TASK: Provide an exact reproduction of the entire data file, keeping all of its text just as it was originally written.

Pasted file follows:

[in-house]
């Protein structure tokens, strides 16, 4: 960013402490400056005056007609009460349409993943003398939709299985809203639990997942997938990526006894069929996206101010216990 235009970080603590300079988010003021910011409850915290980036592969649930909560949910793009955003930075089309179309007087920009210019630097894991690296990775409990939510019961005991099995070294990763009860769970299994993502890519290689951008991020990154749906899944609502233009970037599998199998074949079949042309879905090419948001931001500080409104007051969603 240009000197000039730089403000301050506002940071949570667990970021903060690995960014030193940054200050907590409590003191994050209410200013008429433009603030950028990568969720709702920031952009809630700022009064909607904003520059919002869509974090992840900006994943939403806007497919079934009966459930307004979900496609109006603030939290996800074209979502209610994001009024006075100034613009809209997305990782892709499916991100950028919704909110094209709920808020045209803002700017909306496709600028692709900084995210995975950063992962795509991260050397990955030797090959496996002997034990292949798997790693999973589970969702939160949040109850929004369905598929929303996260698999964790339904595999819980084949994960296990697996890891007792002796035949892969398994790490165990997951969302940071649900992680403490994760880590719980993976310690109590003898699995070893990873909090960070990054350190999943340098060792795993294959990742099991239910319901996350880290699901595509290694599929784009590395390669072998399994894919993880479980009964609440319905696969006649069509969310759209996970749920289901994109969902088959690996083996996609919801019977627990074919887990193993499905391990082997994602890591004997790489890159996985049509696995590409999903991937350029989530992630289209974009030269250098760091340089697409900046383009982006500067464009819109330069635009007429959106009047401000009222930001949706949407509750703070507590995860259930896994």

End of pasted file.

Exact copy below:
[in-house]
């Protein structure tokens, strides 16, 4: 960013402490400056005056007609009460349409993943003398939709299985809203639990997942997938990526006894069929996206101010216990 235009970080603590300079988010003021910011409850915290980036592969649930909560949910793009955003930075089309179309007087920009210019630097894991690296990775409990939510019961005991099995070294990763009860769970299994993502890519290689951008991020990154749906899944609502233009970037599998199998074949079949042309879905090419948001931001500080409104007051969603 240009000197000039730089403000301050506002940071949570667990970021903060690995960014030193940054200050907590409590003191994050209410200013008429433009603030950028990568969720709702920031952009809630700022009064909607904003520059919002869509974090992840900006994943939403806007497919079934009966459930307004979900496609109006603030939290996800074209979502209610994001009024006075100034613009809209997305990782892709499916991100950028919704909110094209709920808020045209803002700017909306496709600028692709900084995210995975950063992962795509991260050397990955030797090959496996002997034990292949798997790693999973589970969702939160949040109850929004369905598929929303996260698999964790339904595999819980084949994960296990697996890891007792002796035949892969398994790490165990997951969302940071649900992680403490994760880590719980993976310690109590003898699995070893990873909090960070990054350190999943340098060792795993294959990742099991239910319901996350880290699901595509290694599929784009590395390669072998399994894919993880479980009964609440319905696969006649069509969310759209996970749920289901994109969902088959690996083996996609919801019977627990074919887990193993499905391990082997994602890591004997790489890159996985049509696995590409999903991937350029989530992630289209974009030269250098760091340089697409900046383009982006500067464009819109330069635009007429959106009047401000009222930001949706949407509750703070507590995860259930896994």